Wrapping up another successful week of training at Washtenaw Community College, United Association General President Mark McManus called the 1,835 union members who traveled to Ann Arbor for the annual Instructor Training Program the backbone and the future of an organization that represents more than 343,000 plumbers, pipefitters, sprinkler fitters, steam fitters, welders and service techs across the United States and Canada.
McManus’ comments were made at the UA Completion Ceremony held Thursday, August 17, at the Eastern Michigan University Convocation Center. More than 137 newly certified instructors were recognized, as well as 29 members certified as training coordinators and another 11 who earned an associate degree from Washtenaw Community College.
United States Secretary of Labor Alexander Acosta was the guest speaker at the ceremony. Since being nominated to the post by President Donald Trump, Acosta has strongly supported apprenticeship programs as a way to close the nation’s skilled trade gap. McManus said Acosta called him during his first weeks on the job to learn more about the UA’s highly regarded apprenticeship programs. Acosta extended an open invitation to the 32 apprentices that competed in the UA’s International Apprenticeship Contest to visit him in Washington D.C. and discuss their experience.
Acosta, the son of Cuban immigrants who graduated from Harvard Law School, is also an educator. He was the dean of the Florida International University Law School before becoming the Secretary of Labor. As such, he told the graduates that he understands the value of education and praised the certified trainers who will now return to their locals and instruct the next generation of skilled tradespeople.
“You will be profoundly impacting their lives and, by extension, their communities,” Acosta said. “That’s awesome.”
Acosta noted there are 6.2 million open jobs in the nation, many of them that cannot be filled because of a shortage of trained skilled tradespeople.
The ceremony was the exclamation point on the union’s 28th year of hosting its week-long Instructor Training Program at WCC, during which students take college-level training courses to become certified UA journeymen and apprentice instructors. Those receiving associate degrees from WCC completed online courses in programs designed specifically for UA members.
When WCC President Dr. Rose B. Bellanca asked those who earned an associate in Applied Science degree to stand – they were in traditional graduation gowns sprinkled throughout the graduating class – and move their tassels to the left side of their cap, the college’s alumni base expanded with new members from San Francisco to Juneau, Alaska, to Shreveport, Louisiana, and beyond.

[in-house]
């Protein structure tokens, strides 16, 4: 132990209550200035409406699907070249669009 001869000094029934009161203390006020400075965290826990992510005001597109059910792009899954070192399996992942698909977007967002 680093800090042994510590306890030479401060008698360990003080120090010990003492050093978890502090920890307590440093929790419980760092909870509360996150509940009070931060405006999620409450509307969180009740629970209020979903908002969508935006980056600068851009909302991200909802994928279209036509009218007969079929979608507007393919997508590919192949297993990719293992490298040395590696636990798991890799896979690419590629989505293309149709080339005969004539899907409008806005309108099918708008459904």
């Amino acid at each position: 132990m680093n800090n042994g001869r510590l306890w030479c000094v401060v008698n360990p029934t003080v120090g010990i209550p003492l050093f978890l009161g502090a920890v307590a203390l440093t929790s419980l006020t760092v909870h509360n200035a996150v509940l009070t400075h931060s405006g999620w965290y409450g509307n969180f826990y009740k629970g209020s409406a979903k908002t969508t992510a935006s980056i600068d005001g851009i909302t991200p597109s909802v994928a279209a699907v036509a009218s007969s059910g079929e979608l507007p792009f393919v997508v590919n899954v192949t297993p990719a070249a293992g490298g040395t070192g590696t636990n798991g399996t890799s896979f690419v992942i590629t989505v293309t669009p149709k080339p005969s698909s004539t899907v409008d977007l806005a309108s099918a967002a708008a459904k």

“Although we call this a completion ceremony, really it is the beginning of a learning cycle in which you will share what you learned here with your peers and colleagues,” Bellanca said. “They, in turn, will share the information with their co-workers, benefiting current and future generations of skilled tradesmen and women.”
Richard Jacobs, a union plumber and inspector for the city of St. Paul, Minnesota, was one of six people to earn both an associate degree from WCC and UA instructor certification. He said the associate degree was the fulfillment of a personal challenge that began in 2007, when he attended his first UA Instructor Training Program. There have been five subsequent trips to Ann Arbor to participate in the program, as well as online WCC classes combined with college credits he earned previously.
“I can use the degree in the career path I’ve chosen, but it also helps in other ways,” Jacobs said. “It really solidifies the choices I’ve made and the training I’ve received.”
Part of the UA’s week in Ann Arbor includes a block party, 5-kilometer run and pub crawl organized in partnership with the Ann Arbor Area Convention and Visitors Bureau. Those events serve as a fundraiser for the Semper Fi Fund, which assists wounded veterans.
Thanks to a record number of 5K participants from the UA and the Ann Arbor community, the events raised $38,050, eclipsing the previous total for the sixth consecutive year. The UA matched those fundraising efforts and additional donations from vendors brought this year’s total contribution to more than $80,000.
Prior to this week’s event, the Ann Arbor Area Convention and Visitors Bureau commissioned an economic impact study that showed the WCC-UA partnership resulted in a $7.6 million financial gain for Washtenaw County in 2016.